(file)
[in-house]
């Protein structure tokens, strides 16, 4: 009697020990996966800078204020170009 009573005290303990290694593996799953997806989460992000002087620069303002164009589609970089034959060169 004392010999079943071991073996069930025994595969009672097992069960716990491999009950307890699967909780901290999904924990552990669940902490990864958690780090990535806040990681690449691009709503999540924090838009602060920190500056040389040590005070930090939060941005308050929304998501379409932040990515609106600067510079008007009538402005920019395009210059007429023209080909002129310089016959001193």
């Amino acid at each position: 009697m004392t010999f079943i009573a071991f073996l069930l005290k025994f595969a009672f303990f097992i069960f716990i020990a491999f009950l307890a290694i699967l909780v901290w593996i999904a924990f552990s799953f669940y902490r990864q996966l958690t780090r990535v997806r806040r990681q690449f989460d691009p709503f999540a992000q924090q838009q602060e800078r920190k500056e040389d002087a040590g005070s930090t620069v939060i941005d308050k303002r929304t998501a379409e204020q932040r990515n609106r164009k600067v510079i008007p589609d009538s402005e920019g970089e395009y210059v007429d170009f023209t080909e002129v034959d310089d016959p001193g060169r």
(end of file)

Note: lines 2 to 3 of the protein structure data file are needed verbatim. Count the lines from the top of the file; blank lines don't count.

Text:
């Protein structure tokens, strides 16, 4: 009697020990996966800078204020170009 009573005290303990290694593996799953997806989460992000002087620069303002164009589609970089034959060169 004392010999079943071991073996069930025994595969009672097992069960716990491999009950307890699967909780901290999904924990552990669940902490990864958690780090990535806040990681690449691009709503999540924090838009602060920190500056040389040590005070930090939060941005308050929304998501379409932040990515609106600067510079008007009538402005920019395009210059007429023209080909002129310089016959001193």
């Amino acid at each position: 009697m004392t010999f079943i009573a071991f073996l069930l005290k025994f595969a009672f303990f097992i069960f716990i020990a491999f009950l307890a290694i699967l909780v901290w593996i999904a924990f552990s799953f669940y902490r990864q996966l958690t780090r990535v997806r806040r990681q690449f989460d691009p709503f999540a992000q924090q838009q602060e800078r920190k500056e040389d002087a040590g005070s930090t620069v939060i941005d308050k303002r929304t998501a379409e204020q932040r990515n609106r164009k600067v510079i008007p589609d009538s402005e920019g970089e395009y210059v007429d170009f023209t080909e002129v034959d310089d016959p001193g060169r």